BHC Pic of the Week Nr. 161- Tribute to James Baughn

There are only a few places in the United States and Canada where over a half dozen historic bridges- those that are 70 years of age and older that are within a few minutes walk of each other. Even rarer is the fact that you can get as many bridges into one shot as possible, unless you find a great spot where you can attempt that. I tried that with the bridges on the American side of Niagara Falls in 2018 getting the Rainbow Arch bridge and all of the bridges on Goat Island, all from Skylon Tower on the Canadian side (see the tour of Niagara Falls by clicking here and checking it out).

James Baughn tried his luck with this picture, taken in 2016 at the US/Canadian border with the International Bridges in Sault Ste. Marie. In the foregorund there are two different sets of railroad bridges; in the background the larger of the two through arches of the bridge that was built in 1963 and carries Interstate 75 on the US side and Trans-Canada Hwy. 17B on the Canadian side. All in all, there were three bridges all taken from the Canadian side. Yet one doesn’t really know the fact that there are ten bridges on the island where the American side of Sault Ste Marie is located- seven are which are over 55 years old and considered historic, counting the bridges in the picture above- all within a one mile walking distance. Another bridge at Fort Street is in storage awaiting reconstruction at a nearby park. It and the Spruce Street Bridge were the only two Pennsylvania through trusses in northern Michigan. It’s something to consider when crossing over into Canada that one should take some time in this border community and get a few shots of the historic places the town has to offer. To view the bridges, click here.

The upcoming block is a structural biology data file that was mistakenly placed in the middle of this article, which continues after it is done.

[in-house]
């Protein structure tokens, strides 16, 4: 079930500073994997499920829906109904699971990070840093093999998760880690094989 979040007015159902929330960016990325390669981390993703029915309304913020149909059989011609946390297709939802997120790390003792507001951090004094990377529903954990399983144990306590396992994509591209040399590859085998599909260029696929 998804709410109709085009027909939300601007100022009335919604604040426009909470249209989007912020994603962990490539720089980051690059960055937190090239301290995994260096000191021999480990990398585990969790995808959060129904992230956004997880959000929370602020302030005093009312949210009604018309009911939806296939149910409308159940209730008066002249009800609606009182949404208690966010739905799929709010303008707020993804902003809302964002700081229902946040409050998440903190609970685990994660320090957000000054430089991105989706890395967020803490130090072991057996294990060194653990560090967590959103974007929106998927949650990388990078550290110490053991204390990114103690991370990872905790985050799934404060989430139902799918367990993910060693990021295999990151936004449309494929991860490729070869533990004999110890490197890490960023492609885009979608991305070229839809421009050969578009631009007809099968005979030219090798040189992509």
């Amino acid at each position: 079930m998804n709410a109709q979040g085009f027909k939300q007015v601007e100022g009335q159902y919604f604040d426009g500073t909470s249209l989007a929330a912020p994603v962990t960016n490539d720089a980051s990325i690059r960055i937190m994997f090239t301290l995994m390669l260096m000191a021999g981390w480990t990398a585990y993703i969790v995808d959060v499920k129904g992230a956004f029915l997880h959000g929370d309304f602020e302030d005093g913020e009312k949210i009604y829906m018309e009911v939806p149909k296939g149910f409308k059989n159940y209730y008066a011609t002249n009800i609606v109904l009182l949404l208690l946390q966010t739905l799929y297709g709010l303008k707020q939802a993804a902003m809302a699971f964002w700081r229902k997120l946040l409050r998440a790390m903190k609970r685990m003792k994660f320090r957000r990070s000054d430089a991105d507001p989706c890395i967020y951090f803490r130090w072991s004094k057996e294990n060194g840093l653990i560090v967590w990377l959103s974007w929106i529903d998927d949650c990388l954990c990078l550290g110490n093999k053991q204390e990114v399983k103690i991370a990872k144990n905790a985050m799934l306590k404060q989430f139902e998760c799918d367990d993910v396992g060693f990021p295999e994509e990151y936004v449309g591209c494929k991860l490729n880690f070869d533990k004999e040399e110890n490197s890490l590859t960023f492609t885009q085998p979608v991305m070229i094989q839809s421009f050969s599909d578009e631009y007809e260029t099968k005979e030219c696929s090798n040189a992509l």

And now to the answer to last week’s Pic of the Week Trivia: It’s the Charleroi-Monessen Bridge, spanning the Monongahela River. The bridge was built in 1906 by the Merchantile Bridge Company and featured three Pennsylvania through truss spans. It was closed to traffic in 2009 and was demolished on July 11th, 2011. A new bridge has been in place since then.



Leave a Reply

Fill in your details below or click an icon to log in: Logo

You are commenting using your account. Log Out /  Change )

Twitter picture

You are commenting using your Twitter account. Log Out /  Change )

Facebook photo

You are commenting using your Facebook account. Log Out /  Change )

Connecting to %s

This site uses Akismet to reduce spam. Learn how your comment data is processed.